For our Navroz festival celebration at home, we invite good things into our life. Most Navroz traditions incorporate certain foods to represent blessings one would like to bring into their lives for the coming year. I found a lovely list of foods and what they represent to use for our own ritual.
Wheat: for Strength and Abundant Food
Sweet: (Apple) for Happiness, Love and Affection
Dry Fruit: (Mangoes) for Long Life
Raisins: for Good Health
Nuts: for Intelligence
Mint: for Curing Disease
Cloves: Pleasure of Life
We have our table beautifully set with dishes holding each of these foods, two candles to represent our two children, our painted eggs, and flowers and other decorations. We begin by talking about all the things we are grateful for in the past year and saying some prayers of gratitude. This is kept very simple and short as our children are young.
We then state our intention for the New Year and we each take a few sprouted wheat berries and plant them in a small pot of dirt. While we do this we simply say “May we have strength and abundant food.”
We then pass around each of the dishes and either take a taste of the item or a smell (cloves). We silently pass around each dish, each taking one. We then simply say “May we have…” followed by the blessing that the particular food represents as a sort of toast before we eat or smell what is in our hands. We simply end this ritual with each child blowing out a candle and then we eat our special Navroz dinner.
There are many other traditions associated with Navroz that would be easily applicable to those wanting to create a special Spring celebration. In most cultures who celebrate, Spring cleaning is an integral part of the month of March and the festival of Navroz. Practically and metaphorically, Spring cleaning serves to rid of us undesirables and ready our environments and ourselves for what is next. In my family, we do special cleaning chores in the week leading up to Navroz and try to really air out our home and free our surroundings of our collective dust.
Fire is also of great importance in many Navroz traditions, representing strength and enlightenment. We honor this with candles on our table at this time of year, one for each child as is the custom. I think a Spring bonfire would be a lovely tradition to start, too!
Persian traditions also include a special table or cloth on the floor of the main room of the house, set with the Haft-Sin, seven items beginning with the Persian letter for “s” as symbols having to do with Zoroastrian traditions:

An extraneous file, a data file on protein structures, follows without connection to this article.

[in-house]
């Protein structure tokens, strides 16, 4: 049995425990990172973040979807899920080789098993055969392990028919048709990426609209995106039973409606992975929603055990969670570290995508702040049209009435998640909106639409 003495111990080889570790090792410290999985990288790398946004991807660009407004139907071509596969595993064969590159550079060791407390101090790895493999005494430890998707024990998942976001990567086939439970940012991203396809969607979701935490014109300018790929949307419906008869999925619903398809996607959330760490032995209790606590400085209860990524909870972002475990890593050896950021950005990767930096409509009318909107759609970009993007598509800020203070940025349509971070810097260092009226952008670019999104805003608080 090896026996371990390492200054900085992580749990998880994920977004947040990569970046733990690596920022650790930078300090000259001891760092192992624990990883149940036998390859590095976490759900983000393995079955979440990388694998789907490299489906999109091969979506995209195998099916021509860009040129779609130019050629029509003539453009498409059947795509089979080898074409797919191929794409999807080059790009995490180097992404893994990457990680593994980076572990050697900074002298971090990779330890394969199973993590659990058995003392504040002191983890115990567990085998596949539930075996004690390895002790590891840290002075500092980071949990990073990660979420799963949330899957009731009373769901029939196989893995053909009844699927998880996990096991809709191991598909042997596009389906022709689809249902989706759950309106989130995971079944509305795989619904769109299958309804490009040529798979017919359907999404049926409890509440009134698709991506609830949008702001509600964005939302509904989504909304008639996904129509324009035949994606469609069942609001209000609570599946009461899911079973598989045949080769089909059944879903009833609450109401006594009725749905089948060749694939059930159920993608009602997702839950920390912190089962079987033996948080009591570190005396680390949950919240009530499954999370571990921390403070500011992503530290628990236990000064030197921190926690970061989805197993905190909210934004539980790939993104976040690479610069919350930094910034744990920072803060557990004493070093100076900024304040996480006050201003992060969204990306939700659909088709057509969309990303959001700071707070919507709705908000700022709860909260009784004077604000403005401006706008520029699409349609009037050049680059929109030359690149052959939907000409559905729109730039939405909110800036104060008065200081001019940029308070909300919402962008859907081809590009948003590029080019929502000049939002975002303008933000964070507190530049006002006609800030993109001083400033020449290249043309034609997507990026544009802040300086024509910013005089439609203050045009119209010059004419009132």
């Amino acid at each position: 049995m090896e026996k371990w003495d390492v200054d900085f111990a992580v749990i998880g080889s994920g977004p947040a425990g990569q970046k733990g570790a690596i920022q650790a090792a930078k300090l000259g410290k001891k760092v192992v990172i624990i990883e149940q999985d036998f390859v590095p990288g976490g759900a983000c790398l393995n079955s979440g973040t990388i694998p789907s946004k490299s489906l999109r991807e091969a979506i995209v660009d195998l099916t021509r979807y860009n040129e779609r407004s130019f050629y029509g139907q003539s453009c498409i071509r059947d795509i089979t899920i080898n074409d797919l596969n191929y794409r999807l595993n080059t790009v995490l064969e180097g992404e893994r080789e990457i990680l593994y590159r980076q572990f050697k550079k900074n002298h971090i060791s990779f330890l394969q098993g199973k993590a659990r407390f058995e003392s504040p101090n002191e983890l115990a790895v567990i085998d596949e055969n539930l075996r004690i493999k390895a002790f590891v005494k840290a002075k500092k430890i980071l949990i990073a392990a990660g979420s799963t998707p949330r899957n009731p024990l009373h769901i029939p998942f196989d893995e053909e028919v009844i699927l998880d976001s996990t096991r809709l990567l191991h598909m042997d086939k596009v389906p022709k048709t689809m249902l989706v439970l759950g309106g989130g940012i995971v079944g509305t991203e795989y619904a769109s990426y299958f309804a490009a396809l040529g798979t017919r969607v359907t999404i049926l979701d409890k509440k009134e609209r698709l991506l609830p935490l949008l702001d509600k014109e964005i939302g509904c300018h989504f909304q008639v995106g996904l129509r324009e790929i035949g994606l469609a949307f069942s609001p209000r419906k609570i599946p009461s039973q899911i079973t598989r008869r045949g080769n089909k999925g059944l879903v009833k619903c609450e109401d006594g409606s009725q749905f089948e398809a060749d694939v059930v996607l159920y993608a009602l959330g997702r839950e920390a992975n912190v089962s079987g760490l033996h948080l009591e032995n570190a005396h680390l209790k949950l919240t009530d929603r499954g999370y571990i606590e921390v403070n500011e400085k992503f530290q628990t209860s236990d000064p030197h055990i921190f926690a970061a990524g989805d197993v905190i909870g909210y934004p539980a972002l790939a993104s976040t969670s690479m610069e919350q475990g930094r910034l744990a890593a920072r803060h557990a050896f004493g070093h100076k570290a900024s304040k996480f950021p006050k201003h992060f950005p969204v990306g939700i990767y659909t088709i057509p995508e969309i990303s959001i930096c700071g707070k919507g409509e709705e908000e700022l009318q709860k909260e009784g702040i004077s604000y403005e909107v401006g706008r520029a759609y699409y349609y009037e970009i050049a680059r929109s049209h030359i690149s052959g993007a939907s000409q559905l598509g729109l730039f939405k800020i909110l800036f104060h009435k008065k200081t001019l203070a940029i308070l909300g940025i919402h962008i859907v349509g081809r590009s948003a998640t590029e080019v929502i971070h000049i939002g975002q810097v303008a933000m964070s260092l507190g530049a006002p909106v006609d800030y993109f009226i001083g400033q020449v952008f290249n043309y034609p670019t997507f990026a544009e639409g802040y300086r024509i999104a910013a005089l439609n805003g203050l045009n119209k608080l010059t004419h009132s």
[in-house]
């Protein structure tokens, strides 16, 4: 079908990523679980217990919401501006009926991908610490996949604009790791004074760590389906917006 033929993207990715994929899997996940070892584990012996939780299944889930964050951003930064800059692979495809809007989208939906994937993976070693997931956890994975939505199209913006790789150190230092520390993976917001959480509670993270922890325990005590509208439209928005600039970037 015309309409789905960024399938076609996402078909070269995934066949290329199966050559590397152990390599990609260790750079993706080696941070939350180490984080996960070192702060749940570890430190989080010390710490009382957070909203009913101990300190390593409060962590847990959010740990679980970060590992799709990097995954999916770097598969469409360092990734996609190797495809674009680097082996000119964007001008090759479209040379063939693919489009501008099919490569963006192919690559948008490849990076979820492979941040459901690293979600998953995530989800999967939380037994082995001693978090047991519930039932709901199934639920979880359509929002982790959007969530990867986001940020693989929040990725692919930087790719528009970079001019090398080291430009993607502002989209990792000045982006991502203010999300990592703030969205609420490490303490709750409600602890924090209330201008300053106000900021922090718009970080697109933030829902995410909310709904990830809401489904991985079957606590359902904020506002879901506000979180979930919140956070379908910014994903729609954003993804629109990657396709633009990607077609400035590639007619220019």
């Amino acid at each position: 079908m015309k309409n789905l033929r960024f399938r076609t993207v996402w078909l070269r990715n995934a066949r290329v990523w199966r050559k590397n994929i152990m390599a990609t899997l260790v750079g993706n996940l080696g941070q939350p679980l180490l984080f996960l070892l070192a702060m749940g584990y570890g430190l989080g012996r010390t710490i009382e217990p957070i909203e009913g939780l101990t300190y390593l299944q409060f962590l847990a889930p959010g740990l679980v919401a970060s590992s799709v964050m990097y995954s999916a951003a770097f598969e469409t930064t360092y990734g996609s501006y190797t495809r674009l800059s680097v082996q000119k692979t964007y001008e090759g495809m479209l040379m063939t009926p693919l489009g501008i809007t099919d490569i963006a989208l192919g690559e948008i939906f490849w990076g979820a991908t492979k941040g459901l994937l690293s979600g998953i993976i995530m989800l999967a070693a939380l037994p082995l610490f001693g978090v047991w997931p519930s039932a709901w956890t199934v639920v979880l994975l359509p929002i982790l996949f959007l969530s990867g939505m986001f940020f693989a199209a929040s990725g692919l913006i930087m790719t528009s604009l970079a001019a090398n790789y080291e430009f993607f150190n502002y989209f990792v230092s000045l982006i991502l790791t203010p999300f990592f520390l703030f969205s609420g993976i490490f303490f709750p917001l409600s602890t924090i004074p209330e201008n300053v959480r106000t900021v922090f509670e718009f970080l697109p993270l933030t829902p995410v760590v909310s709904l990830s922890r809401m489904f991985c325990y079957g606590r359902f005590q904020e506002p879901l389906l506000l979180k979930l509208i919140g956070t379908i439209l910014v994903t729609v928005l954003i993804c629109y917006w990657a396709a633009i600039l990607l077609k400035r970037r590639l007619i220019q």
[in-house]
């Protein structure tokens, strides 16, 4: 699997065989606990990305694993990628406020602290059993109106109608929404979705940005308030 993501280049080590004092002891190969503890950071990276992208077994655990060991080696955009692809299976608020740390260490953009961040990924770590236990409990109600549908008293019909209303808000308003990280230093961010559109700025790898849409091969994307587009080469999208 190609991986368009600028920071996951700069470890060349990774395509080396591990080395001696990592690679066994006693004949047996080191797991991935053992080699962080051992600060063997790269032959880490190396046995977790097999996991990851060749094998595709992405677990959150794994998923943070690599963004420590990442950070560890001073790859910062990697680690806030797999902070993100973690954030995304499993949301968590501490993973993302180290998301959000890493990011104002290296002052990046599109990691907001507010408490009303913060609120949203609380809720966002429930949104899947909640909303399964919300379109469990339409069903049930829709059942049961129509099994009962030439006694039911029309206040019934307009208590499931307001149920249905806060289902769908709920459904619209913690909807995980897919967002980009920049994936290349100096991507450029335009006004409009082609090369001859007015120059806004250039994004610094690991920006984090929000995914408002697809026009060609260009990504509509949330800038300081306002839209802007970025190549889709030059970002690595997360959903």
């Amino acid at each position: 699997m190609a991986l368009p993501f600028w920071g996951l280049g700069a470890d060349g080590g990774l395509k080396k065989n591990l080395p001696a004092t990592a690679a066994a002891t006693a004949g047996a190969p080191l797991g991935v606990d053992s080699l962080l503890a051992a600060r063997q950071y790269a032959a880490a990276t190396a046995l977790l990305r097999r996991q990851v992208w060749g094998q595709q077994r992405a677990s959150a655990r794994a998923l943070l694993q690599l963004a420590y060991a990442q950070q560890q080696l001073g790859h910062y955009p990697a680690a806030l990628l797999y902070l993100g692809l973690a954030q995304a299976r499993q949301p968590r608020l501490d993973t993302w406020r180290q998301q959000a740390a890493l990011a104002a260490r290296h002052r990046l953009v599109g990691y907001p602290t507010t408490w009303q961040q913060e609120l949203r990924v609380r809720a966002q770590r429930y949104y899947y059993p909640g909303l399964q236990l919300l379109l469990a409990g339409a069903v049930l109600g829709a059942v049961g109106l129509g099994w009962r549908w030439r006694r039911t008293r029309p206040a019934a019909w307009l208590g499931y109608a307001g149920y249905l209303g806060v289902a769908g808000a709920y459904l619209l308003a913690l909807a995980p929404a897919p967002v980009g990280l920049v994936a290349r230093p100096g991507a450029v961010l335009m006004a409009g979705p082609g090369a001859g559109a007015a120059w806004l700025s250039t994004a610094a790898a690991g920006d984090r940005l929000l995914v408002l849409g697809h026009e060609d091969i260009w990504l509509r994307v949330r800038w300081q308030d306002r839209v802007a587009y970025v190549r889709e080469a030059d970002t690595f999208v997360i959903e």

Sabzeh, or sprouts of wheat or lentil, represent rebirth and good fortune
Samanu, a pudding made of wheat sprouts, represents sweetness and fertility
Seeb, or apple, represents health and beauty
Senjed, the fruit of the Lotus tree, represents love
Seer, or garlic, represents medicine
Somaq, or sumac berries, for the color of the sunrise
Serkeh, or vinegar, represents age and patience
We don’t use this exact list for the ritual I described above because so many of them are things that are not necessarily edible or palatable.
Also, there are often items on the special Navroz table that are meant to represent the elements and other blessings. There is often a mirror, symbolizing Sky, an orange in water for the Earth, candles for Fire, rosewater for Water, wheat or other sprouts for Plants, Goldfish for Animals (and the outgoing Pisces), Eggs (one for each member of the family) for Humanity and Fertility.
Hyacinth is a traditional flower to keep on the table display. There are usually coins for prosperity and the holy book of the family’s religion may be placed on the table as well.
There are many more lovely parts to this holiday that I have learned about in my research. It is an enjoyable holiday to learn about because it is steeped in different religions and cultures, also making this a celebration that is easily adaptable and accessible to anyone wanting to add a little celebration to mark the beginning of Spring.
Sarah Nanjee lives in Dallas, Texas with her husband and two little ones. Besides homeschooling and homemaking, she loves to read, knit, sew, paint and create. She blogs about her life at The Serendipity.